MovableBlog: The Real Problem With TypeKey
April 14, 2004
There has been much ado about TypeKey, Six Apart's comment authentication service, and the thread had died down until Sarah brought it up again and Jay commented that opinion was split between those who used it and those who haven't. Phil Ringnalda hosted a lively discussion about distributed moderation and authentication, and some of the usual suspects said some of the usual things about the matter. Rogers Cadenhead wondered why 6A offered a centralized tool when its bread and butter are decentralized tools (although TypePad is a centralized alternative to Movable Type). I can't—so therefore won't—claim that I've read every last weblog post about TypeKey, because I'm a busy man (increasingly true) and nobody is saying what the real problem with TypeKey is.
It's not that it's centralized and it's not that Six Apart and its employees have bills to pay along with the possibility of retiring to a beach house to think about. It's not because it increases the ability of Six Apart or weblog owners to censor others. Actually, that gets close to it: weblog owners have the ultimate say as to whose comments get edited or left on the site. I have yet to see a compelling reason to let others dictate what goes and what stays on a website that I not only pay for in terms of hosting fees and domain names, but also in terms of time spent and thinking, designing and writing. Weblog comments and message boards and wikis—along with other similar types of websites—are free speech on someone else's dime. Now don't get me wrong: there's nothing wrong with giving someone else the ability to write on your site. If you pay for it (through either time, money, effort or all three), you get the priviledge of saying pretty much what you want and allowing others to say pretty much what they want. Of course there are limits: in North American societies, at least, you are not allowed to slander or libel anyone, nor are you allowed to threaten someone with bodily harm or death.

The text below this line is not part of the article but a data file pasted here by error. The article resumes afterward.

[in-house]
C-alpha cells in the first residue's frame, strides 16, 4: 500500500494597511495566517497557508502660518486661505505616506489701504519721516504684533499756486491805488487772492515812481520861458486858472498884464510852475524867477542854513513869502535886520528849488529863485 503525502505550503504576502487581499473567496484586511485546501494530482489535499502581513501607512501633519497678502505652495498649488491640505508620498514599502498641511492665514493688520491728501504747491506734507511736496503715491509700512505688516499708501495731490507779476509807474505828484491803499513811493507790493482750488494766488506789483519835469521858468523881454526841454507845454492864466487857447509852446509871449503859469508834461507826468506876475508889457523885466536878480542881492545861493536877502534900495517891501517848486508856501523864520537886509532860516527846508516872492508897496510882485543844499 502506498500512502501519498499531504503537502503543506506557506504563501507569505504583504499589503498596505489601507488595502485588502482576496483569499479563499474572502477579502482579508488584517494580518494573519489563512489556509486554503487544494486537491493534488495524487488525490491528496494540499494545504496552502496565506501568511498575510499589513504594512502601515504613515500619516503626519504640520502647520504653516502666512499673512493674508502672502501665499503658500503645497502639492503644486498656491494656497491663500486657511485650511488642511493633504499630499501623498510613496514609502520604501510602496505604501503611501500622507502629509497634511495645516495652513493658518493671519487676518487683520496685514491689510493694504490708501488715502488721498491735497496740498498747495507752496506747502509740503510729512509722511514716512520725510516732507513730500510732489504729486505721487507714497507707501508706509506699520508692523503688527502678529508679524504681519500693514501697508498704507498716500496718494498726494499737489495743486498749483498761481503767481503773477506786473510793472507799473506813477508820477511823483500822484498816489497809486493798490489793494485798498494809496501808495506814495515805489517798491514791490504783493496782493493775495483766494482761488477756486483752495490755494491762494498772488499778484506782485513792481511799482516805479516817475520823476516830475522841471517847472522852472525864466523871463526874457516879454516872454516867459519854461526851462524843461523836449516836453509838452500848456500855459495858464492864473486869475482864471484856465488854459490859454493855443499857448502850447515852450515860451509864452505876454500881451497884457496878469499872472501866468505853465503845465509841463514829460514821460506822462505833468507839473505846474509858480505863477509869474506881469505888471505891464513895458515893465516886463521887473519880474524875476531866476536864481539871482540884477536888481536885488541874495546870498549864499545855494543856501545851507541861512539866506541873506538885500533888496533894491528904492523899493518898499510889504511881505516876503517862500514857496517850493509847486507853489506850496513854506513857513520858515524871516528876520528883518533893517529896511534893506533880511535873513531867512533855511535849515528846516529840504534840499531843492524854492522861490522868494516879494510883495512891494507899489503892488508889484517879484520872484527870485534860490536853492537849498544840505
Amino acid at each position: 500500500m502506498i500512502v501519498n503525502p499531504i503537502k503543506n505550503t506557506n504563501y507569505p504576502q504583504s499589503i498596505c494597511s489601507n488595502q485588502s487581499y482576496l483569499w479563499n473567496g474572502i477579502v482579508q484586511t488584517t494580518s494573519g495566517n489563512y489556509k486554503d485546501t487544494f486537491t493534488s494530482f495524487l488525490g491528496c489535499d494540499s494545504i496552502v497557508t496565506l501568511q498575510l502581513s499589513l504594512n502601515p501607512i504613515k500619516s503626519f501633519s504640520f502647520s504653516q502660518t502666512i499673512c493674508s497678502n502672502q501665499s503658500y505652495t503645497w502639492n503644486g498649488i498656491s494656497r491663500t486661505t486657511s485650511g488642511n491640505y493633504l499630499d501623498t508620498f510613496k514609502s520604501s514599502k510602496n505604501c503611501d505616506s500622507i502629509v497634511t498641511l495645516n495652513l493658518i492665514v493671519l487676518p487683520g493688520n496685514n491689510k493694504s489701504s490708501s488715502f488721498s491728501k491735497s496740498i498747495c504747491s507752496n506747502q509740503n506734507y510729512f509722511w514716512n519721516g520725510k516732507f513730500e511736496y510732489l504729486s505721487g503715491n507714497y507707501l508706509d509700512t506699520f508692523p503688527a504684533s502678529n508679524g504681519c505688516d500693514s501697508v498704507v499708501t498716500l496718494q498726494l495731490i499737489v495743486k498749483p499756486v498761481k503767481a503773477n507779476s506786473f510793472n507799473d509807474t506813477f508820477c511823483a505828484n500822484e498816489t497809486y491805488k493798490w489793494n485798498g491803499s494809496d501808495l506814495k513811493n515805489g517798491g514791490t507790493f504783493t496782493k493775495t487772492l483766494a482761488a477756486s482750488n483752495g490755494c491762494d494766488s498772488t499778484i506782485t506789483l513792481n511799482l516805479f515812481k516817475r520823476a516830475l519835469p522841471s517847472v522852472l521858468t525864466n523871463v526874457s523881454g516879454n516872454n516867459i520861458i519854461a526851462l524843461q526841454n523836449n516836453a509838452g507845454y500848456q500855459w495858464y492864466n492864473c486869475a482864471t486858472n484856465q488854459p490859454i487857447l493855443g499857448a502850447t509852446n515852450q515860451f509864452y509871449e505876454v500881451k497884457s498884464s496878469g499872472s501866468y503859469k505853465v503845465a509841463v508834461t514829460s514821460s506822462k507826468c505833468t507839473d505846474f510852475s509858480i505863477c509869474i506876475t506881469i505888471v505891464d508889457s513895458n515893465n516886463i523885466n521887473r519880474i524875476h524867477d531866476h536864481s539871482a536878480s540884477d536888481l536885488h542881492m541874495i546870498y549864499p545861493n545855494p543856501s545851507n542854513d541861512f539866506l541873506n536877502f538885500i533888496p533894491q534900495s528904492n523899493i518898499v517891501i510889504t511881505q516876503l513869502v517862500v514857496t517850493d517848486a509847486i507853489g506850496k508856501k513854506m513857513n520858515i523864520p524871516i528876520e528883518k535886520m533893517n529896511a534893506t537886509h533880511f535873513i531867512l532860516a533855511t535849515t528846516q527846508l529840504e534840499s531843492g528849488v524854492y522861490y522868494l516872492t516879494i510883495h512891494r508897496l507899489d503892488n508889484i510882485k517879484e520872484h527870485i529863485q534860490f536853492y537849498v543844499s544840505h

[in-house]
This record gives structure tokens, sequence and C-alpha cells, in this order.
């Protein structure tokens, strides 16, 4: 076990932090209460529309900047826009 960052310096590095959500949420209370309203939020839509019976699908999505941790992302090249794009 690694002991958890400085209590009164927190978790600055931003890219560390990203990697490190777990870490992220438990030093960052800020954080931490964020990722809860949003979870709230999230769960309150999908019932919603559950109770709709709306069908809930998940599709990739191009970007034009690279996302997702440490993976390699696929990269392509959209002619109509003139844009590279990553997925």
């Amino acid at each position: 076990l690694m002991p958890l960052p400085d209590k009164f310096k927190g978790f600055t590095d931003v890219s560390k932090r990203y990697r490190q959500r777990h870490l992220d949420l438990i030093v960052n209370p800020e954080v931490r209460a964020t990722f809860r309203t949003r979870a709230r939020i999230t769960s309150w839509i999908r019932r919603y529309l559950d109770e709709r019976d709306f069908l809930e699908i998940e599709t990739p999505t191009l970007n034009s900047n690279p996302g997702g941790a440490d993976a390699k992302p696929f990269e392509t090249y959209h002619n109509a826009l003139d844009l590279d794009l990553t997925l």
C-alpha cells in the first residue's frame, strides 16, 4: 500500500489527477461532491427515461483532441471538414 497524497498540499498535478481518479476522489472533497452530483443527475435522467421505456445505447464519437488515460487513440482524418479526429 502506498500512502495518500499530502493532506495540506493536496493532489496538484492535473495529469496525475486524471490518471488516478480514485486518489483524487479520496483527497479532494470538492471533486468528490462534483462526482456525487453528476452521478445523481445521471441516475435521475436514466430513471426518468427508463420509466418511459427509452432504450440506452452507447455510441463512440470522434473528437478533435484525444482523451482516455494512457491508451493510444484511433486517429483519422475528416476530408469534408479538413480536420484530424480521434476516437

The problem as I see it is not that TypeKey is too centralized, but weblog comments themselves are too centralized. By commenting on someone else's site rather than commenting on your own weblog, you are increasing the chances that the owner of the weblog you commented will edit or delete your comment. We saw that last year with the introduction and enforcement of weblog comment policies. Most weblogs do not have comments feeds, so keeping track of comments is difficult to begin with. (Phil Ringnalda, if you'll permit me this parenthetical comment, not only implements comment feeds, but also <wfw:commentrss>.) How many times have you commented on a weblog entry only to forget that it was there or stop caring about the conversation once the number of weblog comments reached a certain level? And how many times was the person's remarks so insignificant to you that you did not feel the need to reply?